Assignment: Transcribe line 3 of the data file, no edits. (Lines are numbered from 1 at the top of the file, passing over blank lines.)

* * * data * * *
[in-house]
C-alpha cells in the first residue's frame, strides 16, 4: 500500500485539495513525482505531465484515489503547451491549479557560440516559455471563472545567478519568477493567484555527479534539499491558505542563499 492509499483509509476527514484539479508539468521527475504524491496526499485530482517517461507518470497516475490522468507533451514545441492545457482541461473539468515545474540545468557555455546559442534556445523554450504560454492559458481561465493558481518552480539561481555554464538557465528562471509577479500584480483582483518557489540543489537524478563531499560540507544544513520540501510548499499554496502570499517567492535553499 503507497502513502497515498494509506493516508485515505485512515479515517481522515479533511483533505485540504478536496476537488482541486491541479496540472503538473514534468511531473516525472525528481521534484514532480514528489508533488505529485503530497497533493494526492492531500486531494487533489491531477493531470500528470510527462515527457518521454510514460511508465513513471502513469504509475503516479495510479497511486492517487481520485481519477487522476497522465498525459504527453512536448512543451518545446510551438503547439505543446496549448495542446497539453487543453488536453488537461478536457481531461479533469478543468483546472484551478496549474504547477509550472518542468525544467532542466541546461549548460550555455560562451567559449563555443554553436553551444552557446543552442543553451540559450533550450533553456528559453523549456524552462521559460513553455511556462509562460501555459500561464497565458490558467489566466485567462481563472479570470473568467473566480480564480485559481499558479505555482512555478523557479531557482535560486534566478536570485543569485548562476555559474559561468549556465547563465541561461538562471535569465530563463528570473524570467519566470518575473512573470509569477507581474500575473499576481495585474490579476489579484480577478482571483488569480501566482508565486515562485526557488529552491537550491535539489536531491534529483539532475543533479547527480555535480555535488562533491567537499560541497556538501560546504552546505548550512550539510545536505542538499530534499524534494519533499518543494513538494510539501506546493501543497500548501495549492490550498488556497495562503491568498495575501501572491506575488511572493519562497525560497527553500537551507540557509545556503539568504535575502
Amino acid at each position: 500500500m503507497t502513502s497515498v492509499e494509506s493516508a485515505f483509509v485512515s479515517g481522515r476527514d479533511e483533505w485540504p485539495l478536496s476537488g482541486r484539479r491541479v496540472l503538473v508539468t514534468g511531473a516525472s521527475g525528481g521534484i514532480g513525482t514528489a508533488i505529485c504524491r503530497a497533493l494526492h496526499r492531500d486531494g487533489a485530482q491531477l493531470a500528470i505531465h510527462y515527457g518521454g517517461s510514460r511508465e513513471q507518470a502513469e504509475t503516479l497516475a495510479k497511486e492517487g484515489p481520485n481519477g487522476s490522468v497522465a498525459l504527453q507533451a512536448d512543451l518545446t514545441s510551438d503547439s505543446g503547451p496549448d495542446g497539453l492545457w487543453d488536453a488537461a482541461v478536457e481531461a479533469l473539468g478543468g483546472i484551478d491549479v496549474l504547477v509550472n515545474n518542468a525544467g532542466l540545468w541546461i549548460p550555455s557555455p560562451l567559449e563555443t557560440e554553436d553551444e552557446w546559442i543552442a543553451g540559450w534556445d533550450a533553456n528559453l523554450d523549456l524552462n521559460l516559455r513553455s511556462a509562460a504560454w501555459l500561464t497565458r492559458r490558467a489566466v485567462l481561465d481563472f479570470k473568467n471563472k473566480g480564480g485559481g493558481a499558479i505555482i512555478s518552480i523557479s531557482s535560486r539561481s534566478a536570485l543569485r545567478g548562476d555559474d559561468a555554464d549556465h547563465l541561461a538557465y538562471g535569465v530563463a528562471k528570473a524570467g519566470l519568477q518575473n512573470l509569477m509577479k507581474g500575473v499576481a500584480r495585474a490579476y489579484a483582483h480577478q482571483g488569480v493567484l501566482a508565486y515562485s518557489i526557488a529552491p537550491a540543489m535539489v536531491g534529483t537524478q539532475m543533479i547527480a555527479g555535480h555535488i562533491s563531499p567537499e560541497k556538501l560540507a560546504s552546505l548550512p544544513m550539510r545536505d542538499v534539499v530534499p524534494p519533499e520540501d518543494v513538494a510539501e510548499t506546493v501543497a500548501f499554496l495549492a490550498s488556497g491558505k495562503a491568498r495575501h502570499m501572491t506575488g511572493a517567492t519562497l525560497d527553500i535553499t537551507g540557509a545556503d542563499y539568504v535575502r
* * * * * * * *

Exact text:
Amino acid at each position: 500500500m503507497t502513502s497515498v492509499e494509506s493516508a485515505f483509509v485512515s479515517g481522515r476527514d479533511e483533505w485540504p485539495l478536496s476537488g482541486r484539479r491541479v496540472l503538473v508539468t514534468g511531473a516525472s521527475g525528481g521534484i514532480g513525482t514528489a508533488i505529485c504524491r503530497a497533493l494526492h496526499r492531500d486531494g487533489a485530482q491531477l493531470a500528470i505531465h510527462y515527457g518521454g517517461s510514460r511508465e513513471q507518470a502513469e504509475t503516479l497516475a495510479k497511486e492517487g484515489p481520485n481519477g487522476s490522468v497522465a498525459l504527453q507533451a512536448d512543451l518545446t514545441s510551438d503547439s505543446g503547451p496549448d495542446g497539453l492545457w487543453d488536453a488537461a482541461v478536457e481531461a479533469l473539468g478543468g483546472i484551478d491549479v496549474l504547477v509550472n515545474n518542468a525544467g532542466l540545468w541546461i549548460p550555455s557555455p560562451l567559449e563555443t557560440e554553436d553551444e552557446w546559442i543552442a543553451g540559450w534556445d533550450a533553456n528559453l523554450d523549456l524552462n521559460l516559455r513553455s511556462a509562460a504560454w501555459l500561464t497565458r492559458r490558467a489566466v485567462l481561465d481563472f479570470k473568467n471563472k473566480g480564480g485559481g493558481a499558479i505555482i512555478s518552480i523557479s531557482s535560486r539561481s534566478a536570485l543569485r545567478g548562476d555559474d559561468a555554464d549556465h547563465l541561461a538557465y538562471g535569465v530563463a528562471k528570473a524570467g519566470l519568477q518575473n512573470l509569477m509577479k507581474g500575473v499576481a500584480r495585474a490579476y489579484a483582483h480577478q482571483g488569480v493567484l501566482a508565486y515562485s518557489i526557488a529552491p537550491a540543489m535539489v536531491g534529483t537524478q539532475m543533479i547527480a555527479g555535480h555535488i562533491s563531499p567537499e560541497k556538501l560540507a560546504s552546505l548550512p544544513m550539510r545536505d542538499v534539499v530534499p524534494p519533499e520540501d518543494v513538494a510539501e510548499t506546493v501543497a500548501f499554496l495549492a490550498s488556497g491558505k495562503a491568498r495575501h502570499m501572491t506575488g511572493a517567492t519562497l525560497d527553500i535553499t537551507g540557509a545556503d542563499y539568504v535575502r